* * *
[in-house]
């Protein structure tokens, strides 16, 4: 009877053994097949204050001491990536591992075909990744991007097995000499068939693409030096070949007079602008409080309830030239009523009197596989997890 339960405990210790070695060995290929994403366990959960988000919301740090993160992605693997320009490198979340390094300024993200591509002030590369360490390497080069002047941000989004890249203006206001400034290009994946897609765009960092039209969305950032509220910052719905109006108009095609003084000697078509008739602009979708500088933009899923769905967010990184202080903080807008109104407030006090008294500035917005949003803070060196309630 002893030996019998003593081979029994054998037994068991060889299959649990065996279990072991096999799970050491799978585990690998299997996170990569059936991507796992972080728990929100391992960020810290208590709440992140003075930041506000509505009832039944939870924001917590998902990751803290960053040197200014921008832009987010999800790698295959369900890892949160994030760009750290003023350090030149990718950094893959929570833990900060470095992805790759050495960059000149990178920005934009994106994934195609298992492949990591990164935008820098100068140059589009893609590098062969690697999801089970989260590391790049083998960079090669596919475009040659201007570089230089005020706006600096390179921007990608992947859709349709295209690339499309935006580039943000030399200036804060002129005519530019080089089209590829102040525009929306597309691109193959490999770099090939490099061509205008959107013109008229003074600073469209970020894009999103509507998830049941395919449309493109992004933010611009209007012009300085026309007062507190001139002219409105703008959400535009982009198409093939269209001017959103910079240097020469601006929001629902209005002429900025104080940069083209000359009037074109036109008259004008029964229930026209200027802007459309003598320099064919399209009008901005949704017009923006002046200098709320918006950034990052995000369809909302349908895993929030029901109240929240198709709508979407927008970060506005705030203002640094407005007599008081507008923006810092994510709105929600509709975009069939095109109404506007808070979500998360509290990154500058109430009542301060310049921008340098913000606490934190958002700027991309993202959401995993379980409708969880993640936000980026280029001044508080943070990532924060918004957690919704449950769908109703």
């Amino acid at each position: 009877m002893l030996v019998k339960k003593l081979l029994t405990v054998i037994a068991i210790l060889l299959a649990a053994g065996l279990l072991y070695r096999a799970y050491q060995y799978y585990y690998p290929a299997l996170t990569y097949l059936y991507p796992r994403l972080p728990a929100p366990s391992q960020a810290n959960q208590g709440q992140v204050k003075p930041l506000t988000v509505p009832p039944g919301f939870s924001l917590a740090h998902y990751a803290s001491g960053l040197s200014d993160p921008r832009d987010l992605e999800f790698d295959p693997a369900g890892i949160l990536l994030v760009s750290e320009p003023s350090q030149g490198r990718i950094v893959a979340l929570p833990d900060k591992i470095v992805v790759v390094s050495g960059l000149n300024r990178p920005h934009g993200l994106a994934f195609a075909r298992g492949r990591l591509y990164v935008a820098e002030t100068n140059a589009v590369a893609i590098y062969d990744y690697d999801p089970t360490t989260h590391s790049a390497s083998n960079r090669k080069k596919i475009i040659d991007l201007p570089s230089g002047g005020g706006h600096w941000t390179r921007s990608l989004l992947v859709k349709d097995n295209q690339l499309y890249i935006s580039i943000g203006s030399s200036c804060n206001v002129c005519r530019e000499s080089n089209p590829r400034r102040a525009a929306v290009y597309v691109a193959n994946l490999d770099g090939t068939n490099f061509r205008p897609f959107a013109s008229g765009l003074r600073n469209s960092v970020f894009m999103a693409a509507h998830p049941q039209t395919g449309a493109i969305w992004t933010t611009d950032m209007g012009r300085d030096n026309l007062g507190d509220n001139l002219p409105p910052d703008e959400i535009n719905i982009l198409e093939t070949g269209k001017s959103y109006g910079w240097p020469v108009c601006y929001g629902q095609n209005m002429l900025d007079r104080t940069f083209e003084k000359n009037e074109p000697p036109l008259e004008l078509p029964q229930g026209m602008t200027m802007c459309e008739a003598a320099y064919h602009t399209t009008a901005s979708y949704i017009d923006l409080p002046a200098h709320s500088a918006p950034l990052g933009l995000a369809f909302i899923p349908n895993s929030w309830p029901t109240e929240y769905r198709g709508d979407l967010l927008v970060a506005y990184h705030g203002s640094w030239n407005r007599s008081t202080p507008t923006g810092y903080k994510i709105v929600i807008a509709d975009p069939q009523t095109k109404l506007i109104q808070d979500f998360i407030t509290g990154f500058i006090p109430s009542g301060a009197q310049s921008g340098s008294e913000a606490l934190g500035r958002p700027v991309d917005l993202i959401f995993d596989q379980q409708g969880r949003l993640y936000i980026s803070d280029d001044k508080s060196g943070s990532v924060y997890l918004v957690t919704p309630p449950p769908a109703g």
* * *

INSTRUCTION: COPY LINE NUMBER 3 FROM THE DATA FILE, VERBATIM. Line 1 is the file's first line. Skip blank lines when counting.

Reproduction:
């Amino acid at each position: 009877m002893l030996v019998k339960k003593l081979l029994t405990v054998i037994a068991i210790l060889l299959a649990a053994g065996l279990l072991y070695r096999a799970y050491q060995y799978y585990y690998p290929a299997l996170t990569y097949l059936y991507p796992r994403l972080p728990a929100p366990s391992q960020a810290n959960q208590g709440q992140v204050k003075p930041l506000t988000v509505p009832p039944g919301f939870s924001l917590a740090h998902y990751a803290s001491g960053l040197s200014d993160p921008r832009d987010l992605e999800f790698d295959p693997a369900g890892i949160l990536l994030v760009s750290e320009p003023s350090q030149g490198r990718i950094v893959a979340l929570p833990d900060k591992i470095v992805v790759v390094s050495g960059l000149n300024r990178p920005h934009g993200l994106a994934f195609a075909r298992g492949r990591l591509y990164v935008a820098e002030t100068n140059a589009v590369a893609i590098y062969d990744y690697d999801p089970t360490t989260h590391s790049a390497s083998n960079r090669k080069k596919i475009i040659d991007l201007p570089s230089g002047g005020g706006h600096w941000t390179r921007s990608l989004l992947v859709k349709d097995n295209q690339l499309y890249i935006s580039i943000g203006s030399s200036c804060n206001v002129c005519r530019e000499s080089n089209p590829r400034r102040a525009a929306v290009y597309v691109a193959n994946l490999d770099g090939t068939n490099f061509r205008p897609f959107a013109s008229g765009l003074r600073n469209s960092v970020f894009m999103a693409a509507h998830p049941q039209t395919g449309a493109i969305w992004t933010t611009d950032m209007g012009r300085d030096n026309l007062g507190d509220n001139l002219p409105p910052d703008e959400i535009n719905i982009l198409e093939t070949g269209k001017s959103y109006g910079w240097p020469v108009c601006y929001g629902q095609n209005m002429l900025d007079r104080t940069f083209e003084k000359n009037e074109p000697p036109l008259e004008l078509p029964q229930g026209m602008t200027m802007c459309e008739a003598a320099y064919h602009t399209t009008a901005s979708y949704i017009d923006l409080p002046a200098h709320s500088a918006p950034l990052g933009l995000a369809f909302i899923p349908n895993s929030w309830p029901t109240e929240y769905r198709g709508d979407l967010l927008v970060a506005y990184h705030g203002s640094w030239n407005r007599s008081t202080p507008t923006g810092y903080k994510i709105v929600i807008a509709d975009p069939q009523t095109k109404l506007i109104q808070d979500f998360i407030t509290g990154f500058i006090p109430s009542g301060a009197q310049s921008g340098s008294e913000a606490l934190g500035r958002p700027v991309d917005l993202i959401f995993d596989q379980q409708g969880r949003l993640y936000i980026s803070d280029d001044k508080s060196g943070s990532v924060y997890l918004v957690t919704p309630p449950p769908a109703g």